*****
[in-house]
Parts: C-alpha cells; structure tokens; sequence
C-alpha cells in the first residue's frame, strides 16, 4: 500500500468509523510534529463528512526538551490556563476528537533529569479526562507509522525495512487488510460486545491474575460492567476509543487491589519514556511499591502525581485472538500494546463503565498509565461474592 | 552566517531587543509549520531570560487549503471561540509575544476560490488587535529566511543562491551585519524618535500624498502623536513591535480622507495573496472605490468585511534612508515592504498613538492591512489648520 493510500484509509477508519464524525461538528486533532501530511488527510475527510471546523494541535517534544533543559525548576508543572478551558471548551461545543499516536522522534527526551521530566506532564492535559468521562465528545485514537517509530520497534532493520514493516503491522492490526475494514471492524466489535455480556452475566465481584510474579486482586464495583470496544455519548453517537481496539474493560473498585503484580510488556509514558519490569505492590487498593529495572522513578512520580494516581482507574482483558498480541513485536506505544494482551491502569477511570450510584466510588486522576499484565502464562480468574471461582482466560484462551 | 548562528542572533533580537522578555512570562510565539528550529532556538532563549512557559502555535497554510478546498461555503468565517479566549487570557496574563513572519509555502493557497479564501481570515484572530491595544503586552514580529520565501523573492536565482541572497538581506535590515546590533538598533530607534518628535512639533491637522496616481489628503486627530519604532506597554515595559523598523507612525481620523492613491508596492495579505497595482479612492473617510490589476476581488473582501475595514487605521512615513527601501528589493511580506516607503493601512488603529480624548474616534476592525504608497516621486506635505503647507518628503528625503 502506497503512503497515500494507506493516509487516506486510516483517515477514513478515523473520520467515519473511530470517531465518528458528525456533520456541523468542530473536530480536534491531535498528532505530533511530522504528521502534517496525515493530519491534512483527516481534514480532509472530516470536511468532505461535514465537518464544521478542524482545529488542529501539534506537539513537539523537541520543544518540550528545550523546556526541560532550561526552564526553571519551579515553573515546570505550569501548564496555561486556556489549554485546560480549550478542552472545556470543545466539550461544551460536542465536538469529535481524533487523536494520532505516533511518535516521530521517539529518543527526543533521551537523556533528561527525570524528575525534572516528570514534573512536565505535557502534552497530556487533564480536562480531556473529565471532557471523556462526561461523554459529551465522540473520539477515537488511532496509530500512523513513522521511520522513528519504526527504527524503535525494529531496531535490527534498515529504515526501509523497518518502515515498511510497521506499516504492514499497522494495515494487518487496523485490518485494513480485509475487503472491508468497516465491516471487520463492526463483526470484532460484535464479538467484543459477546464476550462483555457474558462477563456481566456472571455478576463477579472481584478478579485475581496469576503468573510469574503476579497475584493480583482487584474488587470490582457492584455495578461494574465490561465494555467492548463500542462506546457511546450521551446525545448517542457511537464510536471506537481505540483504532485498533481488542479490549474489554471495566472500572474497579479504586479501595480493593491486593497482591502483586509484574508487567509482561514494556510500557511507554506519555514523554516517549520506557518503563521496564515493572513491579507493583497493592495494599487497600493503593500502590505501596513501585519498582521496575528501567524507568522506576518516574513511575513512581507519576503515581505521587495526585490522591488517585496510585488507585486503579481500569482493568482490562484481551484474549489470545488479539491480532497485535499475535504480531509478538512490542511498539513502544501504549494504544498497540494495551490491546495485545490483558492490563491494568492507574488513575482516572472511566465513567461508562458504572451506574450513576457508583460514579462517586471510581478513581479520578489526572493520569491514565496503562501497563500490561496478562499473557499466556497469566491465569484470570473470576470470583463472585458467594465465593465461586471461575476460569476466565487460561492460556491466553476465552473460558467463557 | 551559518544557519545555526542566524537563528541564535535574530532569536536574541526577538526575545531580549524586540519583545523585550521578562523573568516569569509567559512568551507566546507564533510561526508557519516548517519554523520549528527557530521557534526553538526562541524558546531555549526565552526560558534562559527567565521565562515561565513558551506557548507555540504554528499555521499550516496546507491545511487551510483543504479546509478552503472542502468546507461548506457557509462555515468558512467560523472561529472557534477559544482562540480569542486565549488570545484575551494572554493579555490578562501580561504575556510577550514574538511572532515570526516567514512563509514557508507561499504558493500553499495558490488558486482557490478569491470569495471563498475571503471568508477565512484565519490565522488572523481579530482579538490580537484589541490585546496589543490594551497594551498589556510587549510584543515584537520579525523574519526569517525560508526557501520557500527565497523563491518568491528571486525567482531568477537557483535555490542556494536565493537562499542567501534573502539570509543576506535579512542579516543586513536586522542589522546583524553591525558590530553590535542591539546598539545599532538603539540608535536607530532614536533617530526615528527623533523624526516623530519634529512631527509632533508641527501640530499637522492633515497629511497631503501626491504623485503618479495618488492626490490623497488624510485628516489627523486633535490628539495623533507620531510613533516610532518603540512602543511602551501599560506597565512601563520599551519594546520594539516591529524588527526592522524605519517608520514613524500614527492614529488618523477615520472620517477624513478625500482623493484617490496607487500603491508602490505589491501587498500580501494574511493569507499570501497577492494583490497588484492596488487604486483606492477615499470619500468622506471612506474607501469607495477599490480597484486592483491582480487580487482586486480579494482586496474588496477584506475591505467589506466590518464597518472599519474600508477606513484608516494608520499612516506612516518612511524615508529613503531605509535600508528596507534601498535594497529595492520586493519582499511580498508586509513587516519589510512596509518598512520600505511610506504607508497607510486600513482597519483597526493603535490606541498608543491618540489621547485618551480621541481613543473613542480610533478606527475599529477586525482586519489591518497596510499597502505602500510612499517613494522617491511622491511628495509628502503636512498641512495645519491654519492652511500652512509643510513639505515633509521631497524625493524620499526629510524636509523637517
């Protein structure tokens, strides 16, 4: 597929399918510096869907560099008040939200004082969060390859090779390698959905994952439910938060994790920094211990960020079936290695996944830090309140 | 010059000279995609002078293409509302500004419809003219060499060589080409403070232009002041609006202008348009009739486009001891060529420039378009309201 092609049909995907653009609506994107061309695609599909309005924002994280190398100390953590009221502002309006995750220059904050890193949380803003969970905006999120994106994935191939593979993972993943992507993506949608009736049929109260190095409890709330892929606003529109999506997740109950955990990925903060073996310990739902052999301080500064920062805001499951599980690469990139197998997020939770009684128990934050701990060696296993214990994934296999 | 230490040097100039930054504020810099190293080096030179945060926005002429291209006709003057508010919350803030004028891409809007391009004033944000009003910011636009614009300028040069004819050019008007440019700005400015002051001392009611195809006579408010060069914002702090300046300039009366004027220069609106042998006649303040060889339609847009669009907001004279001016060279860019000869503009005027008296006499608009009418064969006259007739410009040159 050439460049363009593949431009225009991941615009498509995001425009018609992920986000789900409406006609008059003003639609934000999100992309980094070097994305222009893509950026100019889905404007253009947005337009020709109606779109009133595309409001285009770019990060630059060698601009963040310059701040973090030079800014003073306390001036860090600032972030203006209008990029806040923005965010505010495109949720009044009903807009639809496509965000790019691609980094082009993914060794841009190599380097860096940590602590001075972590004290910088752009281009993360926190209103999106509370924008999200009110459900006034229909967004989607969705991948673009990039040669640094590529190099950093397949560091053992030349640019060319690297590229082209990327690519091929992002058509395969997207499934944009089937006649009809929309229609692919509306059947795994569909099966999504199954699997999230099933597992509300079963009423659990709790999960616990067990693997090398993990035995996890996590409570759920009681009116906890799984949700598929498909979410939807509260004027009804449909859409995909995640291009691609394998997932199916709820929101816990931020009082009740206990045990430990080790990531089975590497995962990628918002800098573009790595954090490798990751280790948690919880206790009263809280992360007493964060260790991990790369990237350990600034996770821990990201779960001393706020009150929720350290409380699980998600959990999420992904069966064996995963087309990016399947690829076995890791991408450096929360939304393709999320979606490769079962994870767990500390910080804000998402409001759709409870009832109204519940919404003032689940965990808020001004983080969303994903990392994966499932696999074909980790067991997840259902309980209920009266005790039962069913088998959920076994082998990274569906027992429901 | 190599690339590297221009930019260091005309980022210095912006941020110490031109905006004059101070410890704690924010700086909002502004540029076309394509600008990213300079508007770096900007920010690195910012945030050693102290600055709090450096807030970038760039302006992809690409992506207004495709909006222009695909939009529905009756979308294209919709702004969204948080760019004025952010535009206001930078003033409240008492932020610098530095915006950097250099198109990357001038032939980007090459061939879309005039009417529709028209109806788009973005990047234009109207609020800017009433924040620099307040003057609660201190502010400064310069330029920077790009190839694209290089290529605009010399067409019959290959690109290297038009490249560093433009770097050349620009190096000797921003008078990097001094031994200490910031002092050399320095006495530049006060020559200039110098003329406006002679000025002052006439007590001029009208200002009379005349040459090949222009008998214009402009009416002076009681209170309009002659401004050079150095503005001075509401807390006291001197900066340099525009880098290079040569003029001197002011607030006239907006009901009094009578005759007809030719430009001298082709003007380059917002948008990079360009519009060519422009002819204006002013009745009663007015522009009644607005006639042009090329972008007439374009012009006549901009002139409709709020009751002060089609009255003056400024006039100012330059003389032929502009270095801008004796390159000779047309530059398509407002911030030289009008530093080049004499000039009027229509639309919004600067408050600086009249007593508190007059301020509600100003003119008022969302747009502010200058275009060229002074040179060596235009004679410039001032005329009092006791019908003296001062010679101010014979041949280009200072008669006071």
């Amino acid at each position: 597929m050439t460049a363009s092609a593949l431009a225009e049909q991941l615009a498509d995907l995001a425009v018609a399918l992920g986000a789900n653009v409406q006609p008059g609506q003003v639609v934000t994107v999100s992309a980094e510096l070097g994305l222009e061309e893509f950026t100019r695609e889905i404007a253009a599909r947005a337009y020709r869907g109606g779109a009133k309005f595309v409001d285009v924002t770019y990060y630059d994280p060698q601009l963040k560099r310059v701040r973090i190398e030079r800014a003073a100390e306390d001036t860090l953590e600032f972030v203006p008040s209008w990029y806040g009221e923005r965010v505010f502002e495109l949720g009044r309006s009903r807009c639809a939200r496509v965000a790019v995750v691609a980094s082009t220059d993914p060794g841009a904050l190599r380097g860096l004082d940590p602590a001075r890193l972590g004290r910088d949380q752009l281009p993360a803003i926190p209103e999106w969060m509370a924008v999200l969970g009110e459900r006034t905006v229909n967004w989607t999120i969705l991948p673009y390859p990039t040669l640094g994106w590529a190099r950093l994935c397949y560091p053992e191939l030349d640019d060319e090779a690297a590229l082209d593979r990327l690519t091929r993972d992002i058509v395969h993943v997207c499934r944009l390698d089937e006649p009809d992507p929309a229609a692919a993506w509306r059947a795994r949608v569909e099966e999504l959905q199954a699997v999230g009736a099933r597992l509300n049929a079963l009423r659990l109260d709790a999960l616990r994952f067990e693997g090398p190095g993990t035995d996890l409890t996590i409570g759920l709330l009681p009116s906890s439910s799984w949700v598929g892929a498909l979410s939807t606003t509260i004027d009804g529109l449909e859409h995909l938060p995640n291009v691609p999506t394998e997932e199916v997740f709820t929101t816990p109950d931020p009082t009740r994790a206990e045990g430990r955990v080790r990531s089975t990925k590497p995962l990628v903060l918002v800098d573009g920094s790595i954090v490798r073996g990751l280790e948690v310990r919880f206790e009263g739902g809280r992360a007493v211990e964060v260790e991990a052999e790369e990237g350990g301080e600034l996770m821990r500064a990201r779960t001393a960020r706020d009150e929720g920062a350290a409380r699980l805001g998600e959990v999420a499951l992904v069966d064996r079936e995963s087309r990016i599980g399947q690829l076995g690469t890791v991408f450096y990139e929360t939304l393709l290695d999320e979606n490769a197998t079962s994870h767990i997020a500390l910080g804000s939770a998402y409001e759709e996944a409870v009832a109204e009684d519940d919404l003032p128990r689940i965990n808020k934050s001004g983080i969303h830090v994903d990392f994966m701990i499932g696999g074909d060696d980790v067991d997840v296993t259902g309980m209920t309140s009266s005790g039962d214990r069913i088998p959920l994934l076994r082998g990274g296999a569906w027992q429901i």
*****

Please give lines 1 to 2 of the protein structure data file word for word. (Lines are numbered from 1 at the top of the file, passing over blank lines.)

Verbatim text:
[in-house]
Parts: C-alpha cells; structure tokens; sequence